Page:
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The Christmas No One Wanted in 2020

Photo by Dan Kiefer on Unsplash

My friend Adam and I this weekend were texting back forth about this tweet.

Tweet from Adrian Gibbs on December 16th

2020 has brought a heaviness to a regularly joyful season. In this year, we have walked through a pandemic, racial reckoning, job losses, contested elections, disrupted routines, and added doses of fear and anxiety for our children. As a pastor, I’m well aware that many who walked through divorces, painful conflicts with loved ones, and health issues outside of the Coronavirus.

I don’t walk through this Christmas season glibly. I realize that many reading this post would label 2020 “The Christmas No One Wanted.”

If you read the account of the Christmas stories in the gospels of Matthew and Luke, you encounter a strange similarity to 2020.

Let’s start here. Most likely, 300–400 years passed through the end of the Old & New Testament. Generations of people lived in the relative silence of God. They heard the stories of Adam, Abraham, Moses, and David living in a shell of that time. By this time we enter the New Testament, most of the readers lived under Roman occupation.

Jesus enters a world full of darkness, chaos, and controversy. Mary, his mother, experienced a miracle in the immaculate conception but most likely had the shame of a baby out of wedlock. Mary and Joseph also had to walk by foot from Nazareth to Bethlehem for a foreign ruler’s census.

If you asked Mary and Joseph, I wonder if they would say label their story, “The Christmas they didn’t want either.”

2020 has disturbed us individually. Each of us has had to walk through a level of disappointment, grief, and somberness this year. That truth allows us to have more compassion rather than less.

So, we find ourselves amid Christmas, the happiest time of the year. As Adrian Gibbs points out, it seems trite to throw out shallow cliches from the past year. On the other hand, our church Fathers and Mothers placed the celebration of Christmas in December because they knew we would need a light in the darkness of winter.

As I texted with Adam this weekend, one thing became apparent — we think we want happiness and comfort when in reality, we’re searching for joy and hope. Those terms are not mere semantics but rather reflect the shallowness and depth of this season. We want joy rooted in an unshakeable hope despite the bleakness of the world around us.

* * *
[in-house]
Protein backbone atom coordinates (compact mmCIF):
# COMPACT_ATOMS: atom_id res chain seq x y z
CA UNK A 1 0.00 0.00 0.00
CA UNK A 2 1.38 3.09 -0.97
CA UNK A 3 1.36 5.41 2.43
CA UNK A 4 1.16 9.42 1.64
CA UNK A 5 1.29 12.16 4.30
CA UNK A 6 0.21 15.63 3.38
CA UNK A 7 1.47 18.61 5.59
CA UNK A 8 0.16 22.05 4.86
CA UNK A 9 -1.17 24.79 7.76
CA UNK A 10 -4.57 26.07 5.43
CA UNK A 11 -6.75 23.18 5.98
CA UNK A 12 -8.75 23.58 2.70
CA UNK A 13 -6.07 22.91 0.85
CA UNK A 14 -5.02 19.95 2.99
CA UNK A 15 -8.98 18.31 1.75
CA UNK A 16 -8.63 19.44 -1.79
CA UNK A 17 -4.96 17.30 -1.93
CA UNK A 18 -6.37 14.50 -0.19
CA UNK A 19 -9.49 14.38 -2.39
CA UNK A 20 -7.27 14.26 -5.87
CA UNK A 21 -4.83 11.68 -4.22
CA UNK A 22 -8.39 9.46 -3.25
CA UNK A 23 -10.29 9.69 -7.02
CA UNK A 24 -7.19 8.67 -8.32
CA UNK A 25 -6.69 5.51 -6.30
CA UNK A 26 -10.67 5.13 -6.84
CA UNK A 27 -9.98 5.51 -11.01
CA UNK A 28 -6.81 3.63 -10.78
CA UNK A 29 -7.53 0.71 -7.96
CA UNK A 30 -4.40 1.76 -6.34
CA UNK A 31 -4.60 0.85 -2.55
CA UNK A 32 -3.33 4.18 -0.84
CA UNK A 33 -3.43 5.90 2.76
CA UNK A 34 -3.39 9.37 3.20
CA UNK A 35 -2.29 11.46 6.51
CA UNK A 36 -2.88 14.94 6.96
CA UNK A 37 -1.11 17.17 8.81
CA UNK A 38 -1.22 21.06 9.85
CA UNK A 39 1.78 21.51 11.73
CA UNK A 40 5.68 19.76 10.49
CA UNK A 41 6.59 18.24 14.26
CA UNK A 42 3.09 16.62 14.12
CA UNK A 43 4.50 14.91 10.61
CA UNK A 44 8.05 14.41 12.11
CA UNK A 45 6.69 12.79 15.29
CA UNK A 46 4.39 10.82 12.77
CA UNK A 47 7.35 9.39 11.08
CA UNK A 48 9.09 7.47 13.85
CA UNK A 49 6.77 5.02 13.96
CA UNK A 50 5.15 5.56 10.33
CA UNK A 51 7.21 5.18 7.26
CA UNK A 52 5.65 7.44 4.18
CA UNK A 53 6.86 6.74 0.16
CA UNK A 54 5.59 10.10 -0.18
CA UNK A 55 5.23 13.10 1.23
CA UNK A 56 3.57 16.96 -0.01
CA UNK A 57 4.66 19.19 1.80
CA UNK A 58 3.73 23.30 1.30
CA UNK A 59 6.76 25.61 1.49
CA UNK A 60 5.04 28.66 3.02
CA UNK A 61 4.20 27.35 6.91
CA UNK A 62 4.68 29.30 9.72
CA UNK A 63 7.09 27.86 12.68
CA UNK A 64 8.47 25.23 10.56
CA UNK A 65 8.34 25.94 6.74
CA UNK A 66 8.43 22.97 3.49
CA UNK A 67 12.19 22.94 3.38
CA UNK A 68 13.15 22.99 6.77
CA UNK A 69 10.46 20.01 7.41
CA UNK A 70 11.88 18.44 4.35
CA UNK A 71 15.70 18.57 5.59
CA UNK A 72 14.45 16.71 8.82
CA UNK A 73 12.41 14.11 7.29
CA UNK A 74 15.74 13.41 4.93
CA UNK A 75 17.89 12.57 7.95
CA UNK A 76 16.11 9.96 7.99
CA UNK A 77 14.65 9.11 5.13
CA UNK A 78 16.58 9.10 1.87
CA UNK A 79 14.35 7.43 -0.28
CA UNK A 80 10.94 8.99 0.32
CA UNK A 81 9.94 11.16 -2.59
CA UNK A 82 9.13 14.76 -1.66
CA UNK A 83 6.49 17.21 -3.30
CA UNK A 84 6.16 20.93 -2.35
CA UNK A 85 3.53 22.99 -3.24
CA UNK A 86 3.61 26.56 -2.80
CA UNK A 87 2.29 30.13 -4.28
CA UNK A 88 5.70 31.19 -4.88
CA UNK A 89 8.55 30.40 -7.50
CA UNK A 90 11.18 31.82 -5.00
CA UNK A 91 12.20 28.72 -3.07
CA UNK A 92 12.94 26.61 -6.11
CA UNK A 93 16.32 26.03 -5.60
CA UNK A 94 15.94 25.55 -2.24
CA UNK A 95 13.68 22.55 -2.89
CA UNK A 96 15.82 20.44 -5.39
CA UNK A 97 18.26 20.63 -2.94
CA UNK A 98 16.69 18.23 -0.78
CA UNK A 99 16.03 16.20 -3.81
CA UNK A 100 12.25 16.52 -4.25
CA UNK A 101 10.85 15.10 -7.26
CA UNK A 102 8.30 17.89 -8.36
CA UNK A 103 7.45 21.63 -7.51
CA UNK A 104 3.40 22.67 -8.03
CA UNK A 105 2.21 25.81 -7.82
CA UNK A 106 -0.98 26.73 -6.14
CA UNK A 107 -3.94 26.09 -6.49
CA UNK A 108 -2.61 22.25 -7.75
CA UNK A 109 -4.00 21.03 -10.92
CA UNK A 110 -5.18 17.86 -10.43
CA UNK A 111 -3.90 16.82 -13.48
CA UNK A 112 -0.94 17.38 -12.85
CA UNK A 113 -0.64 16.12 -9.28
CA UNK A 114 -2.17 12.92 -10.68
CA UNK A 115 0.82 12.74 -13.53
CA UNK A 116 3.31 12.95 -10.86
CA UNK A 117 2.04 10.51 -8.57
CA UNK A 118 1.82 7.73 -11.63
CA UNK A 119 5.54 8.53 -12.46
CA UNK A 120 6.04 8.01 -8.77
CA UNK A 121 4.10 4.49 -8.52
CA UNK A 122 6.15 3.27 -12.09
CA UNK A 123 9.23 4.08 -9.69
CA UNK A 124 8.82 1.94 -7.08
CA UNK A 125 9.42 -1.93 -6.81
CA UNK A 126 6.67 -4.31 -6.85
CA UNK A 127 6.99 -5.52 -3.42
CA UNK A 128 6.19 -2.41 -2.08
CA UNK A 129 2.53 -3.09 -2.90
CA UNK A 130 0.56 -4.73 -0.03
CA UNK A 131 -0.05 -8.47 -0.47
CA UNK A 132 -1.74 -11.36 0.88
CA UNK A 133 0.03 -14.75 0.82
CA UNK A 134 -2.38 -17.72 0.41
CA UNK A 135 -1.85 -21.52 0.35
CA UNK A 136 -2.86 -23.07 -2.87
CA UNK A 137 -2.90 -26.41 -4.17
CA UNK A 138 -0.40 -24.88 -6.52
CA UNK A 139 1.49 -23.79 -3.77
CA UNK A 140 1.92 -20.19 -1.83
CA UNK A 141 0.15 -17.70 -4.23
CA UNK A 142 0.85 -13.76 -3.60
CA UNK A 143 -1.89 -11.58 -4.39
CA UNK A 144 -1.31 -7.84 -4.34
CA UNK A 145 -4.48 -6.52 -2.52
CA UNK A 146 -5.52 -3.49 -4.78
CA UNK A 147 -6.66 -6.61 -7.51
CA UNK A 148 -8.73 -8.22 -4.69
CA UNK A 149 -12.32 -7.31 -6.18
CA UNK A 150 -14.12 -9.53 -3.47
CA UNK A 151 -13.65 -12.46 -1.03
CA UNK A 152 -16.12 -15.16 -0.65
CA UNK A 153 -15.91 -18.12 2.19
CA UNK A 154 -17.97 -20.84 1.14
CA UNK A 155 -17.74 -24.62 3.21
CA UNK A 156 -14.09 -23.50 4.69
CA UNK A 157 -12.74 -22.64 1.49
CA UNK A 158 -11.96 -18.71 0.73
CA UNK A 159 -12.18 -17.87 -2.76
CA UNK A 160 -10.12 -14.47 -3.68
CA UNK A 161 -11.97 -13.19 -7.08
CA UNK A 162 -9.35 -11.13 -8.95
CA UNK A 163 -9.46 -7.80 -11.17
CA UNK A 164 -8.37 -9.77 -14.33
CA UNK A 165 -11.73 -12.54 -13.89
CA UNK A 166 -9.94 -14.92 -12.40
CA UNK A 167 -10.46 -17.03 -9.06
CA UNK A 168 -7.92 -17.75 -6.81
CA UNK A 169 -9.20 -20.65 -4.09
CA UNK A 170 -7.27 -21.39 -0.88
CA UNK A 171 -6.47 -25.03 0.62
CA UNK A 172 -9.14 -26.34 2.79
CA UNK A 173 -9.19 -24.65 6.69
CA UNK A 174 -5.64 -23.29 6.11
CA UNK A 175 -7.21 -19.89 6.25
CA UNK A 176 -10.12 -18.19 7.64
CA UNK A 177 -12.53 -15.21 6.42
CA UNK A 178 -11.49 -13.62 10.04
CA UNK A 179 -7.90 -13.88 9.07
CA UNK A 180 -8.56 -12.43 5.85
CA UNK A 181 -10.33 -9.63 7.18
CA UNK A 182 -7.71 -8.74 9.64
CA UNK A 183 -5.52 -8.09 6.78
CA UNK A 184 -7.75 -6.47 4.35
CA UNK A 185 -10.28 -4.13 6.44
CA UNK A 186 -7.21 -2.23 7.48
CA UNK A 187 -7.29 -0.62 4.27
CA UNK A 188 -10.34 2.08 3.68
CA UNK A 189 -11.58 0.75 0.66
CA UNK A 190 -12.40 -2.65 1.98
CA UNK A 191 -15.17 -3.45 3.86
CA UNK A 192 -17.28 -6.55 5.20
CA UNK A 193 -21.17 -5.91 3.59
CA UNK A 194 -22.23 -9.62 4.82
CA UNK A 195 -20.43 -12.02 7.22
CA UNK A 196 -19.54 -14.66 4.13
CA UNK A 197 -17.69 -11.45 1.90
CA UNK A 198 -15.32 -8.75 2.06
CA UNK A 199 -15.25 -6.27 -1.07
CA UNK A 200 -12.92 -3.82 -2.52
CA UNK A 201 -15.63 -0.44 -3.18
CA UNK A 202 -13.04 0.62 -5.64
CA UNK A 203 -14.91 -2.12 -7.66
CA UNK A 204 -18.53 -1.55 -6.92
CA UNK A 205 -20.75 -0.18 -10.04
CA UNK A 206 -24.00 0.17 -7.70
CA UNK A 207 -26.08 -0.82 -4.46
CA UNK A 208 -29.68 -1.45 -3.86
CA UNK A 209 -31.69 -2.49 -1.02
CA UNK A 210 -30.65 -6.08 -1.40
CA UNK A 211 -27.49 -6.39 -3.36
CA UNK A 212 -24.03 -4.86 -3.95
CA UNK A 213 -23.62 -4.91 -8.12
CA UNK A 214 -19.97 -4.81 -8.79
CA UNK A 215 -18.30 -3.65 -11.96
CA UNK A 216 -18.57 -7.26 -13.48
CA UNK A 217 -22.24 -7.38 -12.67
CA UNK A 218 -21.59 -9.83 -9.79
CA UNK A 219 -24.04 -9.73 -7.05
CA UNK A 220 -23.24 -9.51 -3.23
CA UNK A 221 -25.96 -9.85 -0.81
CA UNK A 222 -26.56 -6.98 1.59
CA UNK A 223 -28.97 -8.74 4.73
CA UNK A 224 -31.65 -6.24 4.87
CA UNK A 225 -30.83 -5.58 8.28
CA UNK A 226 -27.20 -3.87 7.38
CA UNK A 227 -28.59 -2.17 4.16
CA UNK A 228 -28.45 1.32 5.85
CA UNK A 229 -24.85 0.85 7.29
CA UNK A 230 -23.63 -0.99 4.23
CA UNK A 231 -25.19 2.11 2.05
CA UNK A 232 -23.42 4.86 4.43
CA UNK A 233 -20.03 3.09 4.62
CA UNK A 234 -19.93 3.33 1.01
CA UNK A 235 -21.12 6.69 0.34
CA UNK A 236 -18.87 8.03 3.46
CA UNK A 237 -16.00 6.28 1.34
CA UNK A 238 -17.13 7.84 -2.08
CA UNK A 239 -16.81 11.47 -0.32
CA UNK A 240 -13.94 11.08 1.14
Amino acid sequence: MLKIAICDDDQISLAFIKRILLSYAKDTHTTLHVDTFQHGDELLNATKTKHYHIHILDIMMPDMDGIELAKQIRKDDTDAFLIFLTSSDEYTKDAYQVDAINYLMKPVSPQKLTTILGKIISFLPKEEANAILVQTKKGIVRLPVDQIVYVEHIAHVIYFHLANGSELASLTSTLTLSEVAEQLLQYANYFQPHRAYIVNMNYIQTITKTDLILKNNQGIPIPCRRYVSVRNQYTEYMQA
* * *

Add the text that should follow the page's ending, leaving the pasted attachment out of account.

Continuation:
The Good News of Christmas invites us to such joy and hope. Jesus leaves the riches of heaven to live in a bleak world. He embraces pain and suffering to identify with us. We need the message of “Emmanuel, God with us” because Jesus knows more than we realize the 2020s of our lives.

Hope and joy invite you to grieve rather than deny reality, and it invites you to experience a Savior with you in this season.

Adam sent me this prayer that his pastor prays over the congregation every week that I think is very applicable in a 2020 Christmas. Let this prayer guide you to Jesus in the various emotions of this week:

So friends, remember that life is short and we do not have much time to gladden the hearts of those who journey with us. So be swift to love and make haste to be kind, and may the blessing of God who made you, who loves you, and who travels with you be with you now and forever.

Encouraging, empowering, and entertaining. In Christ.

Originally published at https://peterenglert.com on December 21, 2020.

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Stories by Christian writers to encourage, entertain, and empower you in your faith, food, fitness, family, friendship, and fun.

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Peter Englert

Peter Englert

Adult Ministries Director @Browncroft . Host on @WGWPodcast. Married to @RobynEnglert | Subscribe to my blog ➡️ http://eepurl.com

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